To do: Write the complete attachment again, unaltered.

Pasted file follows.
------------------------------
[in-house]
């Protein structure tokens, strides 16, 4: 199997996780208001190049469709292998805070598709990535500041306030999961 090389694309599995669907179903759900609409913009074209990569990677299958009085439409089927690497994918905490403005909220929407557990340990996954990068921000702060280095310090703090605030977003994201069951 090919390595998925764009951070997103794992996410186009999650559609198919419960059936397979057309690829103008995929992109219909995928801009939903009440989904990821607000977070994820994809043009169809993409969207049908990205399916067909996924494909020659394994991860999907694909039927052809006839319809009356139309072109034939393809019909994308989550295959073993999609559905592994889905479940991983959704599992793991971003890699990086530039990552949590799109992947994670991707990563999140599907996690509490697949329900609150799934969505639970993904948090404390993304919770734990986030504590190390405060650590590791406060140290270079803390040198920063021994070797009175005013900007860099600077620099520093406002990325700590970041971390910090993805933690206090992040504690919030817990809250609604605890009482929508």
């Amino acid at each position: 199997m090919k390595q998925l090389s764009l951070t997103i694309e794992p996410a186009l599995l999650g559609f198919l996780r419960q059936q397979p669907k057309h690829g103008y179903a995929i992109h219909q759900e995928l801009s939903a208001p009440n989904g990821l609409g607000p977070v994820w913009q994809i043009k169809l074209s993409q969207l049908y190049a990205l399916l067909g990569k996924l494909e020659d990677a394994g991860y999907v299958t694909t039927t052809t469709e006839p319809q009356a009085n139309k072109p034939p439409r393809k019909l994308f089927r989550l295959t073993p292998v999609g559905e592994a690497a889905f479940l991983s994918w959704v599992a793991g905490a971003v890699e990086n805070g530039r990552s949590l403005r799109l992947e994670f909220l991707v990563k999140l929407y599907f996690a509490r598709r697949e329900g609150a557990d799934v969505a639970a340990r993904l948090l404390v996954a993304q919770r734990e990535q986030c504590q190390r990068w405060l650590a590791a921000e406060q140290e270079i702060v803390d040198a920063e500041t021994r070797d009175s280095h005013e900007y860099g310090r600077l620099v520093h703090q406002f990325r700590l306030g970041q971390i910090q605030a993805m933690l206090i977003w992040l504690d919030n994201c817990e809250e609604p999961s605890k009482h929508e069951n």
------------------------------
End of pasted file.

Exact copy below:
[in-house]
């Protein structure tokens, strides 16, 4: 199997996780208001190049469709292998805070598709990535500041306030999961 090389694309599995669907179903759900609409913009074209990569990677299958009085439409089927690497994918905490403005909220929407557990340990996954990068921000702060280095310090703090605030977003994201069951 090919390595998925764009951070997103794992996410186009999650559609198919419960059936397979057309690829103008995929992109219909995928801009939903009440989904990821607000977070994820994809043009169809993409969207049908990205399916067909996924494909020659394994991860999907694909039927052809006839319809009356139309072109034939393809019909994308989550295959073993999609559905592994889905479940991983959704599992793991971003890699990086530039990552949590799109992947994670991707990563999140599907996690509490697949329900609150799934969505639970993904948090404390993304919770734990986030504590190390405060650590590791406060140290270079803390040198920063021994070797009175005013900007860099600077620099520093406002990325700590970041971390910090993805933690206090992040504690919030817990809250609604605890009482929508």
């Amino acid at each position: 199997m090919k390595q998925l090389s764009l951070t997103i694309e794992p996410a186009l599995l999650g559609f198919l996780r419960q059936q397979p669907k057309h690829g103008y179903a995929i992109h219909q759900e995928l801009s939903a208001p009440n989904g990821l609409g607000p977070v994820w913009q994809i043009k169809l074209s993409q969207l049908y190049a990205l399916l067909g990569k996924l494909e020659d990677a394994g991860y999907v299958t694909t039927t052809t469709e006839p319809q009356a009085n139309k072109p034939p439409r393809k019909l994308f089927r989550l295959t073993p292998v999609g559905e592994a690497a889905f479940l991983s994918w959704v599992a793991g905490a971003v890699e990086n805070g530039r990552s949590l403005r799109l992947e994670f909220l991707v990563k999140l929407y599907f996690a509490r598709r697949e329900g609150a557990d799934v969505a639970a340990r993904l948090l404390v996954a993304q919770r734990e990535q986030c504590q190390r990068w405060l650590a590791a921000e406060q140290e270079i702060v803390d040198a920063e500041t021994r070797d009175s280095h005013e900007y860099g310090r600077l620099v520093h703090q406002f990325r700590l306030g970041q971390i910090q605030a993805m933690l206090i977003w992040l504690d919030n994201c817990e809250e609604p999961s605890k009482h929508e069951n």